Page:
Botanical Name: Myristica fragrans
- English: Nutmeg
- Ayurvedic: Jaatiphala, Jaatishasya, Maalatiphala
- Also, known as: Chan Thet, Neut, Muskaatneut, Foelie, Rou Dou Kou, Yu Guo Hua, Noix De Muscade, Fleur De Muscade, Jaatipatri, Jaatipatra, Jaatipatraka, Jaatikosha, Muskatnu, Muskatblüte, Buah Pala, Sekar Pala, Meesu, Mirisutika, Noce Moscata, Mace, Buah Pala, Sekar Pala, Nuez Moscada, Macis, Jauzbuwaa, Dok Chan Thet, Jaathikkai, Saadikai, Jajikaya, Atipalam, Jatikkai, Jatippu, Moscada, Nuez moscada, Sadikka, Jatiphala, Jaiphala, Jayphal, Jayfal, Jathi, Jathikka, Jathikkayu, Jathikosham, Muskat, Muscata, Jakayi, Jatiphala, Moschokarido, Noix de muscade, Muscade, Nootmuskaat, Muskaatnoot, Dou kou shu, Dauh kau syuh, Yuhk dauh kau, Jouza al-Teeb, Josat al-Tib, Jowz buwwa, Jatisasya, Kanivish, Jadikai, Jaykai, Jaidikai, Jafal, Jatika, Sathikkai, Jathikkai, Jatikkai, Jadhikai, Jadhikkai, Jajikaya, Jauzbuwa,
Habitat: Banda Islands - Indonesia
Parts Used: Fruit
Myristica fragrans, is a small evergreen, dioecious or occasionally monoecious aromatic tree growing not more than 40 feet in height. The name nutmeg is misleading as the seed is not a nut. The bark is smooth, greyish-brown, green on the younger branches, contains watery pink or red sap. The alternate leaves are oblong-ovate, acute, entire, smooth, and dark-green with shiny upper leaf surfaces. The pointed dark green leaves are arranged alternately along the branches and are borne on leaf stems about 1-2 cm long. The flowers are small, pale yellow, waxy, fleshy and bell-shaped, very small and unisexual. Occasionally male and female flowers are found on the same tree, female flowers are 1-3 in groups and up to 1 cm long; males flower are 1-10 in groups and 5 to 7 mm long. The tree does not flower until around 9 years old, when it fruits; it can continue to do so for a further 65-70 years. The fruits are fleshy, drooping, smooth, yellow, 5-8 cm long, resemble a pear grooved by a longitudinal furrow and contain a single erect seed. When ripe, the succulent yellow fruit coat splits into half revealing a purplish-brown, shiny seed, known as “nutmeg” are broadly ovoid, firm, fleshy and surrounded by a red aril, known as “mace”, which on drying, separates from the seed as an orange-yellow papery material. The mace when dried is often sprinkled with salt water to preserve it. The ripe, dried and shelled seeds, nutmeg is about 25 mm long and 16 mm in diameter, greyish in color, with a wrinkled surface and have a spicy flavor and aroma. The seeds (nutmegs) need 3 to 6 weeks to dry before they are ready for use.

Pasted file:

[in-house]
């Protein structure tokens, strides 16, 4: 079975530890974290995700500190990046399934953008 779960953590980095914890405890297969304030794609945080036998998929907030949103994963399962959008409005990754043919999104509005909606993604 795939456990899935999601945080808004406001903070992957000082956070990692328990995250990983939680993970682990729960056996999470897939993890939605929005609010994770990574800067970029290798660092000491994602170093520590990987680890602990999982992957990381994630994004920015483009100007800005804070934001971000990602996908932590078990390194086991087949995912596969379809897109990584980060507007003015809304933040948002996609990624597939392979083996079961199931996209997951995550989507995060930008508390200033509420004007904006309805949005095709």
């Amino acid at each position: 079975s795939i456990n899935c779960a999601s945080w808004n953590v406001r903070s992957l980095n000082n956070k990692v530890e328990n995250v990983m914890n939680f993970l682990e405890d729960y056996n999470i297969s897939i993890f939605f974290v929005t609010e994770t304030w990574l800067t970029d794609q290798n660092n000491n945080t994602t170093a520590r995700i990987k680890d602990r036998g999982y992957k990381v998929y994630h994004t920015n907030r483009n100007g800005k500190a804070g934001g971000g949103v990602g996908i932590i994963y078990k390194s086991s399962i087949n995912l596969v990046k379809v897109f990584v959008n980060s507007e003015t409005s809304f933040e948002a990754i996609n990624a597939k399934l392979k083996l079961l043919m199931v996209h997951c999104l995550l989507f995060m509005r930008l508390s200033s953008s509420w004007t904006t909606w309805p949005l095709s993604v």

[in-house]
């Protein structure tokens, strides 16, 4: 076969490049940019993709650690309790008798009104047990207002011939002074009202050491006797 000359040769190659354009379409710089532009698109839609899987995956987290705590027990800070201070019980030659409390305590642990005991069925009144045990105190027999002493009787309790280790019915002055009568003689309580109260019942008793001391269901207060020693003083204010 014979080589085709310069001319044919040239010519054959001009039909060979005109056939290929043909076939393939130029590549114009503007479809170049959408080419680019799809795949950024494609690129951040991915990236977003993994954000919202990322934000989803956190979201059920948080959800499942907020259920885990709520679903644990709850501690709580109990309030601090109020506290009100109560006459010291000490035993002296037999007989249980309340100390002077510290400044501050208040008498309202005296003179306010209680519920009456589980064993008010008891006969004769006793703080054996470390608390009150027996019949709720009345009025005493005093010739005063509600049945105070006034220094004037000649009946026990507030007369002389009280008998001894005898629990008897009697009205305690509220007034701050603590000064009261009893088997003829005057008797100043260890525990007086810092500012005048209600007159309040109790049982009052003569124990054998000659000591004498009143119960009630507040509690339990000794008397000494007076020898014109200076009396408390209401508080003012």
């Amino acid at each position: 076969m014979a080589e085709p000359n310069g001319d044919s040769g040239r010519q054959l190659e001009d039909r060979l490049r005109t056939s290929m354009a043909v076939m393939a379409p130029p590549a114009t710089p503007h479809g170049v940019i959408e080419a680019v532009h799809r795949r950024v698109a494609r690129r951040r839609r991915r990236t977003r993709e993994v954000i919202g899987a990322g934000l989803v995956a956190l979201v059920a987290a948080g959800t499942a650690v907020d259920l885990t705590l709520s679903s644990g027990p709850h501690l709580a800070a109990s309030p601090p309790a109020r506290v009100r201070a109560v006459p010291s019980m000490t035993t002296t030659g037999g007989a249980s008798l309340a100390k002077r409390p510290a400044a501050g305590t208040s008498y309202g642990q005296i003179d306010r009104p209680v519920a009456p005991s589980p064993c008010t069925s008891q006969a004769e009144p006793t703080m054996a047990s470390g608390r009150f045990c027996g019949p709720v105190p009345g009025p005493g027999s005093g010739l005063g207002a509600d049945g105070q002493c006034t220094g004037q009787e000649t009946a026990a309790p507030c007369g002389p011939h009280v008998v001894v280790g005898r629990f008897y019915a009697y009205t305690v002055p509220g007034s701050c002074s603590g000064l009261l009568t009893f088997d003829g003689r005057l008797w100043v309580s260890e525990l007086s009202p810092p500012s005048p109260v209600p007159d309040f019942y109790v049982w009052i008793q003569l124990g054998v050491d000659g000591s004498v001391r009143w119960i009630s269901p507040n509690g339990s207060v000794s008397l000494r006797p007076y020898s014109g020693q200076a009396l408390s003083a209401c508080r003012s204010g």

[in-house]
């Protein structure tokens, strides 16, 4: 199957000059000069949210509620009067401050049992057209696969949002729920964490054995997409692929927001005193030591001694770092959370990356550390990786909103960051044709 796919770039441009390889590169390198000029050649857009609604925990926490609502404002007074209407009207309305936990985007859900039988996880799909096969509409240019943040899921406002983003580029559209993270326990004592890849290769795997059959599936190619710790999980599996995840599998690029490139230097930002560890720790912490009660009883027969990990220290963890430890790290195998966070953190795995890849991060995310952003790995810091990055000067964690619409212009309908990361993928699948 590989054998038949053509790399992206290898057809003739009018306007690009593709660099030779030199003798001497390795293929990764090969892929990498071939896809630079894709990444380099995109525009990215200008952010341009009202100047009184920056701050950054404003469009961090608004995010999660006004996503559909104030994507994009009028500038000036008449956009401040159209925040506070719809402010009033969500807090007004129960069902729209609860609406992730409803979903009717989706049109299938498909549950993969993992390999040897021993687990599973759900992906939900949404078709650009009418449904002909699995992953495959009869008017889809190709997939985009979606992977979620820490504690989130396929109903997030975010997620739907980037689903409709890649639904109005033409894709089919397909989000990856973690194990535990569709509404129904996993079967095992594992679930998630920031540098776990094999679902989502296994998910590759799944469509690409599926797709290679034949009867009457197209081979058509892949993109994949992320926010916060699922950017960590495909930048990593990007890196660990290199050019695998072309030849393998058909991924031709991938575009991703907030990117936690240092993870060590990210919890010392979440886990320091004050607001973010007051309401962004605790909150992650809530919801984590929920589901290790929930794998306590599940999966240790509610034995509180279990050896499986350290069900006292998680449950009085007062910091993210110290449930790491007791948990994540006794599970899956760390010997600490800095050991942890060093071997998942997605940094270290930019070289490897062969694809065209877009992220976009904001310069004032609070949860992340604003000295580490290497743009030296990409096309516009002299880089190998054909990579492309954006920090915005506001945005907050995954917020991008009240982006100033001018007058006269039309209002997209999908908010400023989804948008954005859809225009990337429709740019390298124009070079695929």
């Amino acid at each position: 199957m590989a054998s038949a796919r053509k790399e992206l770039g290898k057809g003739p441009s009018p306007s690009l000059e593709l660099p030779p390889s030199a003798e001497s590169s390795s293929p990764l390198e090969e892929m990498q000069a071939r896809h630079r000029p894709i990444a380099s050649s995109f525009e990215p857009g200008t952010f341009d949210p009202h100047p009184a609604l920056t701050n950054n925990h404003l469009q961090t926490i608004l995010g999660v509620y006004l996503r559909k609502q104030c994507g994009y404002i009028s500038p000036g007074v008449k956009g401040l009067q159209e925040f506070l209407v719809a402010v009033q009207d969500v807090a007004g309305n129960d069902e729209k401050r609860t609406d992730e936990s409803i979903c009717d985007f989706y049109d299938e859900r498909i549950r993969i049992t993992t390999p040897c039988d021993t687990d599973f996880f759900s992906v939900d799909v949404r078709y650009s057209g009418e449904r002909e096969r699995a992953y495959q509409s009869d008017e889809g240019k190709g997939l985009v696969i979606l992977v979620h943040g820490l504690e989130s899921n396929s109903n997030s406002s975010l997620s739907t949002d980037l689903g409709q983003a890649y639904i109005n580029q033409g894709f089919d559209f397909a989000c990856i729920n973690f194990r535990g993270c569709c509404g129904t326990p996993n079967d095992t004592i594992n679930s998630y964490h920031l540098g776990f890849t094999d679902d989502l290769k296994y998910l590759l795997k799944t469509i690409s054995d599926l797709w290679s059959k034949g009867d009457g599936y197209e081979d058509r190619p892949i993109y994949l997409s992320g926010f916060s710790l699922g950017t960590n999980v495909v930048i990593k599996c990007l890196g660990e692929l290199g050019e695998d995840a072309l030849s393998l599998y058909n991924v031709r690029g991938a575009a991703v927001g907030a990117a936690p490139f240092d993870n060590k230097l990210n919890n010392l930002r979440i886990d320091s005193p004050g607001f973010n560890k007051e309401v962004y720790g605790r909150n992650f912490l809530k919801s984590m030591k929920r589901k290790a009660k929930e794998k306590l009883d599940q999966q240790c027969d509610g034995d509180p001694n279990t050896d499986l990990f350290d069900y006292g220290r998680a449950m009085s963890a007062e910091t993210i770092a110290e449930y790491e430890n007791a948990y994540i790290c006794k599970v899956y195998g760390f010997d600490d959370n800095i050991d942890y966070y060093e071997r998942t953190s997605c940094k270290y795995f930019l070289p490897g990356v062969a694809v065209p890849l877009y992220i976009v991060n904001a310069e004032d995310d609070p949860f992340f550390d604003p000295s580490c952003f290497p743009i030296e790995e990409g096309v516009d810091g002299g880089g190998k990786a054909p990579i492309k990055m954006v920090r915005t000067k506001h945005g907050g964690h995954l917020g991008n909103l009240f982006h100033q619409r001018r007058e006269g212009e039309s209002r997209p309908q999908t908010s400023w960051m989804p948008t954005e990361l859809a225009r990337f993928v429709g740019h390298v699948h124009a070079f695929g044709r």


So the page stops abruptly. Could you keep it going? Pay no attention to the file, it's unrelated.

Nutmegs are graded according to their size. Larger nutmegs with a mass around 8-8.2 g are considered superior and are traded at higher price. Nutmeg has an exceptionally wide range of culinary uses as a spice as well as nutmeg tree and its fruit are a powerful medicinal herb. It is used in ground or grated form in number of dishes.
How to use:
As a spice.
There are different ways to use powdered herb.
Food Preparation: You can add powdered herbs to any super food, herbal smoothie, sauces, spreads and even cookies. Also for children, you can mix powdered herbs with honey or glycerin to make a paste. The thicker the paste, the more potent and herbal in taste. The sweet taste of honey and glycerin will help the medicine go down. This method is also known as "Electuaries".
Capsules: Encapsulating your own powdered herb at home, give you assurance that the contents of the capsules are pure herb and no filler or any other products. These capsules can be taken with liquid.
Poultice: Poultice can be made with an herbal powder and liquid (mostly water) to form a paste which is then applied to the skin. This method is very helpful for skin conditions.
Herbal shot: Powdered herb can be mixed with water, fruit juice or other liquid to make herbal shot.
You should consult with a qualified healthcare practitioner before using any herbal products, particularly if you are pregnant, nursing, or on any medications.
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This information has not been evaluated by Health Canada.
This information is not intended to diagnose, treat, cure, or prevent any disease.